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Two counties speak out against shoreline zoning changes in the state budgetSubmitted: 06/30/2015
VILAS COUNTY - Earlier this month, legislators put a proposal into the state budget that would take away a county's ability to make its own shoreline zoning regulations. Here in the Northwoods, two counties have come out against that proposal.

If the state budget went through as it's written right now, individual counties and lake associations could lose their power to set zoning regulations. That's a big issue for many in the Northwoods. Vilas County alone has 1,300 lakes. The proposal has caused great concerns.

"The concern was that the proposal had the potential for doing great damage to the environment, had the potential for causing a severe problem as far as assessment procedures, and generally was opposed by the citizens-the residents-of this county," said Chuck Hayes, a Vilas County supervisor.

Vilas and Oneida counties both held board meetings last week. Both counties voted to ask for removal of zoning changes from the budget. They argue the issue of shoreline zoning was never given any time to be discussed.

"At the very least, I think the public should have had a chance to weigh in on this issue that affects the environment," said Hayes. "The counties, the municipalities and individual residents, their opinion wasn't sought on this. It was simply put in."

County officials and lake associations argue that one of the biggest issues facing their counties is the harm that could be done by reducing building restrictions.

"If the building is extended vertically, there's no way of knowing that the existing septic system is adequate, because there's no inspection and no permit needed," said Hayes. "So there's all sorts of ways that by eliminating permits - inspection approval regulations - at the county or town level, that more damage can be done to the environment."

Some people fear the proposal could hurt water quality, which they think could negatively affect tourism in those counties.

Supporters of the proposal say that this change would give land owners more freedom to do things with their lakefront property.

Today is the last day of the state's fiscal year. That means the new budget should be in place, but legislatures have pushed off votes, and no new dates are set.

Story By: Anthony Bruno

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 LOCAL NEWS
What We're Working OnSubmitted: 06/30/2015

- Find out how a local group is trying to help the endangered Monarch Butterfly population.

We'll have the details on this story and more tonight on Newswatch 12 - news from where you live.

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RHINELANDER - A Rhinelander group wants to protect an endangered butterfly. The Monarch March works to save the beautiful monarch butterflies.

The butterfly is in danger because people remove milkweed from their yards. Milkweed is also removed from public ground spaces as well.

Monarchs need milkweed for food and a place to lay their eggs.

"That's the problem with the monarch; it only survives on milkweed," said Paula Larson, founder of Monarch March. "So every time you cut down milkweed, every time the highway mows down all the milkweed on the sides of the roads, they are killing hundreds of caterpillars."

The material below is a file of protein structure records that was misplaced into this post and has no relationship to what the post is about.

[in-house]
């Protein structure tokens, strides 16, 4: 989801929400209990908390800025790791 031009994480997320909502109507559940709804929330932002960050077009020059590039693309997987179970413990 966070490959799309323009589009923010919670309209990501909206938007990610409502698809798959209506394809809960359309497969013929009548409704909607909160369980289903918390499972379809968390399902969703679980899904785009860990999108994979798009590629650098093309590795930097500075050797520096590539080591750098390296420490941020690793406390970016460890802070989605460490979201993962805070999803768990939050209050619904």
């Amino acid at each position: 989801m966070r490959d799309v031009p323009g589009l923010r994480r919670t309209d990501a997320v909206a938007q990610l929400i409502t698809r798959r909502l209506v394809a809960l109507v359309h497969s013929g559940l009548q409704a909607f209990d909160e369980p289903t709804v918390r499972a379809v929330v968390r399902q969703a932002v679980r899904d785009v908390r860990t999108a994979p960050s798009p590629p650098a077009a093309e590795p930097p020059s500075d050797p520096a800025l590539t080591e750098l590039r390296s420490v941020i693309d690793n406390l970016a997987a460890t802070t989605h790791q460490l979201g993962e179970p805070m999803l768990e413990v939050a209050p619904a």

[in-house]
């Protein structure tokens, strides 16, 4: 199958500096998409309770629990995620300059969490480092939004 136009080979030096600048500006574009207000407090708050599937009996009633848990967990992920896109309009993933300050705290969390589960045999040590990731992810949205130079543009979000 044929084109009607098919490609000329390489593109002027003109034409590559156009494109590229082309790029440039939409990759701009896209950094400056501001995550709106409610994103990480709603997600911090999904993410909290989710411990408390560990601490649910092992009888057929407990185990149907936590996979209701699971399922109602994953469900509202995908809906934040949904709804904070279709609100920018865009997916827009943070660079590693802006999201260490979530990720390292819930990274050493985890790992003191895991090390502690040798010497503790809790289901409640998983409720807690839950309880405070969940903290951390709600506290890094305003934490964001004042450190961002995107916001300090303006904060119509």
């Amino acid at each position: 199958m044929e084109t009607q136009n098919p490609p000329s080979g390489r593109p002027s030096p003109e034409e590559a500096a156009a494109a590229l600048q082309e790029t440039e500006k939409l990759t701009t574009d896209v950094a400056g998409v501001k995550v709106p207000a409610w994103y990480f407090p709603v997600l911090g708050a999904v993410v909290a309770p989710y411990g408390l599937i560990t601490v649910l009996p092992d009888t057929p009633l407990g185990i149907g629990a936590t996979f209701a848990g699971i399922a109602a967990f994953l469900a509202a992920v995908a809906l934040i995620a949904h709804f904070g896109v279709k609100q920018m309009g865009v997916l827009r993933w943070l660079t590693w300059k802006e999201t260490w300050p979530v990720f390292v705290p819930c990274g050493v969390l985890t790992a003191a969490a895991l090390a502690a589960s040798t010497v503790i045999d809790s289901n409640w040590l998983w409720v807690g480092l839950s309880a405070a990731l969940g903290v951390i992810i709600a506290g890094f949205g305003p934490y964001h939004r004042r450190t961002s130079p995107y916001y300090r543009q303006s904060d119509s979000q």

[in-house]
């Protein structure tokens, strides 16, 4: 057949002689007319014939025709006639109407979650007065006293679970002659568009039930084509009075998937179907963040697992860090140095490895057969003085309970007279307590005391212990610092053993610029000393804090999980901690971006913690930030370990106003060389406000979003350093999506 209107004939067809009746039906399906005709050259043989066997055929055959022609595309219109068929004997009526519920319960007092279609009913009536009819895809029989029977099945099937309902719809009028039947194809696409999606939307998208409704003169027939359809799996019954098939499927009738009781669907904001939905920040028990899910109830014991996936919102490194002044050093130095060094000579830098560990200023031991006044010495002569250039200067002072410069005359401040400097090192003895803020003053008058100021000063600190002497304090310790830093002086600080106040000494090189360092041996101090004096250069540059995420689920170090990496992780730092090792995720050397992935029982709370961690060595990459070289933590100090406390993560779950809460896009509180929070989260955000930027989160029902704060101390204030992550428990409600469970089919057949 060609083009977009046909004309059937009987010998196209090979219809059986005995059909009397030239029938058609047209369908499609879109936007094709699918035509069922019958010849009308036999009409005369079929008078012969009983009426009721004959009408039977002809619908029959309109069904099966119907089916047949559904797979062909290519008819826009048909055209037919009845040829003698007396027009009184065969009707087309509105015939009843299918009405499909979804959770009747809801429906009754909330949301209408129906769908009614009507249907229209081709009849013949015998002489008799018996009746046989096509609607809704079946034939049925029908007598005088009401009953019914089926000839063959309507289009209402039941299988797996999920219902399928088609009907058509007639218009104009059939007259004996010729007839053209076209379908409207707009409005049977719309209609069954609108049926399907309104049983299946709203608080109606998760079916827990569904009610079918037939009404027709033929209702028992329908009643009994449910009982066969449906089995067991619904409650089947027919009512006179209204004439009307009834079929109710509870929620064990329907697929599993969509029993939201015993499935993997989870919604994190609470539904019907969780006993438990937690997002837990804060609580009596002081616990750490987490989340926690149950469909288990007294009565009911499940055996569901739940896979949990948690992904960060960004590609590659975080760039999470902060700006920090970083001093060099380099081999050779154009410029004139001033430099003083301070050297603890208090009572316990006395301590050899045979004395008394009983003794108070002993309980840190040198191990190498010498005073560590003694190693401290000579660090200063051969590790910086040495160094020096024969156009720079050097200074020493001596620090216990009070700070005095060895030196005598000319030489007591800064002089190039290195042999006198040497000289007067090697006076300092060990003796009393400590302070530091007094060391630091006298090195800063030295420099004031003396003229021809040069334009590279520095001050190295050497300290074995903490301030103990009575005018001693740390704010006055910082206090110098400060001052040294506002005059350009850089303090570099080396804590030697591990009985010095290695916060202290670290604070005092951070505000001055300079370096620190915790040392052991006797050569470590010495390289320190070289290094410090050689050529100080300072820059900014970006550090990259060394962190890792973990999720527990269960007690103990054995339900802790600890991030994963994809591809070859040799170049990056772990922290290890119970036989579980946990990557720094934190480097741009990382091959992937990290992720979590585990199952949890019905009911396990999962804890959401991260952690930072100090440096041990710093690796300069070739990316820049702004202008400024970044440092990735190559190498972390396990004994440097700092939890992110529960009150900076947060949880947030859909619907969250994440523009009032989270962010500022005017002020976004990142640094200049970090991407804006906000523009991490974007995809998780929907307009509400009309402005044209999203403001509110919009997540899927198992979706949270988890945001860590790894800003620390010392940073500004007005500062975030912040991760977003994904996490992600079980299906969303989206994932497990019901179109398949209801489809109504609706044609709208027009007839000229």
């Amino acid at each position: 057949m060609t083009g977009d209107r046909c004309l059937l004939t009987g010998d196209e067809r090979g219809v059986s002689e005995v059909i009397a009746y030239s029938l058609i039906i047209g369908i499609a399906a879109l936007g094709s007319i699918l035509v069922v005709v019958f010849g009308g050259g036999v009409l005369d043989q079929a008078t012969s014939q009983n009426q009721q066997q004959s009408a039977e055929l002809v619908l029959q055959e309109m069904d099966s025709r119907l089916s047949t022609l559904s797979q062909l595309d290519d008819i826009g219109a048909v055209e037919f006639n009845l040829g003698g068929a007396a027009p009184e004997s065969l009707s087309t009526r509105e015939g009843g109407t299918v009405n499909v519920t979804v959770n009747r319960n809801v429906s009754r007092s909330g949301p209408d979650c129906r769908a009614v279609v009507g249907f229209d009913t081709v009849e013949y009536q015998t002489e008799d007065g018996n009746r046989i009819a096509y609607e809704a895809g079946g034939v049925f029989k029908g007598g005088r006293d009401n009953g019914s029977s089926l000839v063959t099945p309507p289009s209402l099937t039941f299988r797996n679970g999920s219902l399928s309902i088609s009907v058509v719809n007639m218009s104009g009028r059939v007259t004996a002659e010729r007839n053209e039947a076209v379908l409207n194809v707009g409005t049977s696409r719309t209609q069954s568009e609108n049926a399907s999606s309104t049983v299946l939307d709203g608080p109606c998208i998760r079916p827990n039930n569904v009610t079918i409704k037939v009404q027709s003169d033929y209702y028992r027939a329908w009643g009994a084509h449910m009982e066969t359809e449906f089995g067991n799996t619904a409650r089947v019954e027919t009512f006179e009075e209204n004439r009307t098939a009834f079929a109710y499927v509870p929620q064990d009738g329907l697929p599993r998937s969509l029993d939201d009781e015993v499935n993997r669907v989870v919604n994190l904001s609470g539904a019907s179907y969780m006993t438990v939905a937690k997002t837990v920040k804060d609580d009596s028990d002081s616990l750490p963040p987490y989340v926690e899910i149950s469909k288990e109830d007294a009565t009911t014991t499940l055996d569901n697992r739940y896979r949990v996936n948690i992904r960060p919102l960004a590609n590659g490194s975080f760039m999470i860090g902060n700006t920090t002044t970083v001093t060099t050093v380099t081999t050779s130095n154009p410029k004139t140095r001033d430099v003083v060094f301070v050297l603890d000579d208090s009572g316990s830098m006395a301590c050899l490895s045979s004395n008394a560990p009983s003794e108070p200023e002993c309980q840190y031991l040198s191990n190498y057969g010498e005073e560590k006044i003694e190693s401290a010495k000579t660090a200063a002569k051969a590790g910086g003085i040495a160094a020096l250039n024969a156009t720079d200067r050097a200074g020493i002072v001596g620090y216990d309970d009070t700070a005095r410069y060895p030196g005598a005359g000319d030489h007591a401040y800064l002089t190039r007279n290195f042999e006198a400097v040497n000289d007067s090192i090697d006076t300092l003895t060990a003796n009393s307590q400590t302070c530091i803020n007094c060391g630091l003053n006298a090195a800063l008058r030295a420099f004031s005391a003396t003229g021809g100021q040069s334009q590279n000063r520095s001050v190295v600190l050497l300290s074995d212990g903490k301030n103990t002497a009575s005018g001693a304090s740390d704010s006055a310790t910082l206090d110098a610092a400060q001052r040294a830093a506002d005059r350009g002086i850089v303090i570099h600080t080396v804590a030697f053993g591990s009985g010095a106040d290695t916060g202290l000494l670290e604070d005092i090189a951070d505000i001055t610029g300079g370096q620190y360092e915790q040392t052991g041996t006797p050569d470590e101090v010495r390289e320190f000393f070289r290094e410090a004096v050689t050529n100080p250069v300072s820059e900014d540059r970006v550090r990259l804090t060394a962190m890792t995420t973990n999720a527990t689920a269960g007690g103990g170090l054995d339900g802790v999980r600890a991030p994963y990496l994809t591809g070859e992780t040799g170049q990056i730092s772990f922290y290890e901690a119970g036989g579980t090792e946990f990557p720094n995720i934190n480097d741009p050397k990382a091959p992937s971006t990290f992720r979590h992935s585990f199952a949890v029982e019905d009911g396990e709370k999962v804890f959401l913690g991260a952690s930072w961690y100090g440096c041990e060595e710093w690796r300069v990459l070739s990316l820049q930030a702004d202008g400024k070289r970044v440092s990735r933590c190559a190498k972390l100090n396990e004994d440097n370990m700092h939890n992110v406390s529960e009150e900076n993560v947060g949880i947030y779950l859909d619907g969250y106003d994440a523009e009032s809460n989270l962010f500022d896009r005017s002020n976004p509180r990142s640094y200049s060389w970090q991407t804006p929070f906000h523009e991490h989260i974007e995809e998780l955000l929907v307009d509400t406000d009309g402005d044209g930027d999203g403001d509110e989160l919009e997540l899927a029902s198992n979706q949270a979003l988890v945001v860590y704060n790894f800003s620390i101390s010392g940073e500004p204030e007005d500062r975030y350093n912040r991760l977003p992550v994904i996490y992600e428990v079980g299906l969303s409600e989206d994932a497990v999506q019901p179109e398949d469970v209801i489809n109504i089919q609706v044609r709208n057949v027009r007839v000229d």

A major part of the work done by Monarch March is to collect eggs and raise them until they become butterflies. The process takes about four to five weeks.

Leaders of the group believe everyone can do simple things to protect the butterflies.

"Do not cut down milkweed; plant milkweed. It's really good for gardens to become a butterfly habitat," said Larson.

The new butterflies should hatch in about two weeks. An exhibit with the caterpillars can be seen at Curran Professional Park in Rhinelander.

For more information, check out Monarch March on Facebook.

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RHINELANDER - A local doctor proudly calls the Northwoods his home.

Some of Doctor Greg Michals' life experiences led him to make the decision to become a chiropractor.

"There was these car accidents that I got involved with in high school," Michals said. "It was three of them I got in senior year. Usually I tell people I wasn't driving; I had a poor taste in friends."

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MANITOWISH WATERS - For years people in Vilas and Iron counties fought over how to manage water levels on the Manitowish River and the Manitowish Chain of Lakes.

The Rest Lake Dam controls how much water fills several lakes, rivers, and the Turtle Flambeau Flowage.

Now, legislators in Madison might be the ones to decide where the water goes.

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WISCONSIN - A court can require drivers convicted of multiple drunk driving offenses to install an ignition interlock device, or IID, in their cars. The drivers then must blow into the IID to check their blood alcohol level in order for their cars to start. Some drivers, of course, don't want to pay to have the device installed, but a proposed new law may increase fines for people who fail to install it.

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WAUSAU - Kids who use wheelchairs or have other disabilities can't use most playgrounds. One Wausau family wants to change that.

The Hoerter family has big plans for Wausau's new accessible playground. The 30,000- to 50,000-square foot play area, called JoJo's Jungle, will give every child the opportunity to play.

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RHINELANDER -

An expert will now decide if 17-year-old Ashlee Martinson is mentally fit to stand trial for allegedly killing her mother and stepfather in their home east of Rhinelander in March. Martinson plead not guilty by reason of mental defect Monday.




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